Iran on Monday demanded the UN's top court suspend US nuclear-linked sanctions against Tehran, accusing Washington of plotting Iran’s “economic strangulation.”
The Islamic Republic launched a suit at the International Court of Justice in The Hague over US President Donald Trump's decision to reimpose the sanctions that had been lifted in a 2015 accord.
Iran says Trump’s move breaches a 1955 Treaty of Amity. It told the court the measures were already devastating its economy and threatening the welfare of its citizens.
“The US is publicly propagating a policy intended to damage as severely as possible Iran’s economy and Iranian national companies, and therefore inevitably Iranian nationals,” said Mohsen Mohebbi, representing Iran, at the start of four days of hearings.
“This policy is nothing but naked economic aggression against my country,” he added.
“Iran will put up the strongest resistance to the US economic strangulation by all peaceful means.”
He said Iran had sought a diplomatic solution to the countries’ dispute but was rejected.
Sanctions had been lifted under a 2015 multilateral agreement in return for Iran committing to curb its nuclear program. But Trump restored unilateral sanctions three weeks ago.
The 2015 deal was signed by Iran and the five permanent members of the United Nations Security Council plus Germany. Trump, who took office on January 20, 2017, called it a “horrible one-sided deal.”
To the horror of the other signatories, Trump pulled out and announced on May 8 this year that he would reinstate sanctions.
A second wave of punitive measures are due to hit Iran in early November, targeting its vital energy sector including oil exports.
The United States’ rejection of the nuclear deal is not backed by its key European allies.
Mohebbi said the reimposition of sanctions was unjustified as Iran was abiding by the terms of the nuclear deal.
Iran filed its case before the International Court of Justice (ICJ) in late July, calling on The Hague-based tribunal’s judges to order the immediate lifting of sanctions pending a definitive ruling.
It said the sanctions would cause Iran “irreparable prejudice.” It argues that they breach the 1955 Treaty of Amity and Economic Relations between Iran and the United States.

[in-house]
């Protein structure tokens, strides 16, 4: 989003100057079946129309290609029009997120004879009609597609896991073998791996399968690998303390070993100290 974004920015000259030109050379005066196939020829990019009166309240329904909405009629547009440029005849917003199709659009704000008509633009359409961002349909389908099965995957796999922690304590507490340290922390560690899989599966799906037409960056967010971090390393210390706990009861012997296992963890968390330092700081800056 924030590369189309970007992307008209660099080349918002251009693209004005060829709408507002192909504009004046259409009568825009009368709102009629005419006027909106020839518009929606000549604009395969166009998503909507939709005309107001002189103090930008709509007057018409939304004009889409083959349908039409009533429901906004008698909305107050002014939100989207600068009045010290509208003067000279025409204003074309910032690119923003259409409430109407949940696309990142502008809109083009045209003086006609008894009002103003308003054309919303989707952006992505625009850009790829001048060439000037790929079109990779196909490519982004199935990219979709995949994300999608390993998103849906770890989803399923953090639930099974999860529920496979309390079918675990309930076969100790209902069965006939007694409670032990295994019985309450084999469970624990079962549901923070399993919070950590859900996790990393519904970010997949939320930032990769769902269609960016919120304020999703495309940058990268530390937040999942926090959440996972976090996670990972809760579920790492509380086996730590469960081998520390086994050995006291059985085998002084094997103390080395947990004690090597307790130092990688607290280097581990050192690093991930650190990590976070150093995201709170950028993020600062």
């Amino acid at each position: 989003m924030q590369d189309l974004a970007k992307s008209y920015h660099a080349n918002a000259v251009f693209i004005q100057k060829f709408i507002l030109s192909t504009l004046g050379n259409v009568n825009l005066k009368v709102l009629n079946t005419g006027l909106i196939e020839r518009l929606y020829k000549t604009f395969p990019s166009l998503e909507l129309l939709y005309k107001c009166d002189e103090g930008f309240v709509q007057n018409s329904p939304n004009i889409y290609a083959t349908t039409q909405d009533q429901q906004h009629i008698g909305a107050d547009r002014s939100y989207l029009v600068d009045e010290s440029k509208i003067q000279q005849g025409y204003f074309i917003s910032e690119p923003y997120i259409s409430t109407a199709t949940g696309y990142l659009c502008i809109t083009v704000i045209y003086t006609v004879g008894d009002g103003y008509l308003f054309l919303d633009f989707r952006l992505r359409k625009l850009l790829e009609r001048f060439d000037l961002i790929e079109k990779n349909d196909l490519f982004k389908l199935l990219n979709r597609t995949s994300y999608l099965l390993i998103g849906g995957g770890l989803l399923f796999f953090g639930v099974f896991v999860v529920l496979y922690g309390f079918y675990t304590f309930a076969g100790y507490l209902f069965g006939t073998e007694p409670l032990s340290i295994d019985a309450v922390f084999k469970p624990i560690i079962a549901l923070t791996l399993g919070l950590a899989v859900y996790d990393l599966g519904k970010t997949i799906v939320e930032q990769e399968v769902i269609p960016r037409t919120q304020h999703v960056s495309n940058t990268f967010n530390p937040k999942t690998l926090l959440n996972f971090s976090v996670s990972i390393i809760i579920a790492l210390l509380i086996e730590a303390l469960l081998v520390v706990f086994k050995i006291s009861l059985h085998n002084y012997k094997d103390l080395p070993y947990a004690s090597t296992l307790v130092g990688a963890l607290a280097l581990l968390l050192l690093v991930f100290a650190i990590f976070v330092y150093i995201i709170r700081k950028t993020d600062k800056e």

British lawyer Samuel Wordsworth, for Iran, told the court the sanctions were threatening Iranians’ access to medicines as well as disrupting business deals.
Jean-Marc Thouvenin, law professor at University of Paris, Nanterre, added: “It is urgent that the court indicate provisional measures that safeguard Iran because the purpose (of sanctions) is to strangle the Iranian economy within a few months.”
Tehran says that the new sanctions are already hurting its economy. Iran’s currency, the rial, has lost around half its value since April.
In a court filing at the ICJ, Iran’s lawyers said the US sanctions threaten tens of billions of dollars’ worth of business deals with foreign companies.
International companies including France’s Total, Peugeot and Renault, and Germany’s Siemens and Daimler, have suspended operations in Iran since Trump announced the US withdrawal from the nuclear deal in May.
Air France and British Airways announced Thursday they would halt flights to Tehran next month, saying they were not commercially viable.
Trump said the sanctions would turn up the financial pressure on Tehran to come to a “comprehensive and lasting solution” regarding its activities such as its “ballistic missile program.”
Iran’s Leader Ayatollah Seyyed Ali Khamenei this month appeared to rule out any immediate prospect of talks, saying, “There will be neither war nor negotiations,” with the US.
At the start of Monday’s hearing, the court’s president, Abdulqawi Yusuf, leading a 15-judge panel, urged the United States to adhere to any provisional decision the court may make.
US lawyers will present their case on Tuesday, with a second round of arguments on Wednesday and Thursday. Experts expect the US to challenge the ICJ’s jurisdiction.
The case is the second brought by Tehran against Washington since 2016. That year it brought a suit at the ICJ against the freezing of around $2 billion of Iranian assets abroad which US courts say should go to American victims of terror attacks.
The ICJ is expected to take a couple of months to decide whether to grant Tehran’s request for a provisional ruling. A final decision in the case may take years. The ICJ was set up in 1946 to rule in disputes between countries.
Rulings by the world court, which settles disputes between nations, are final and legally binding, but the ICJ has no power to enforce them.
AFP, AP and Reuters contributed to this story.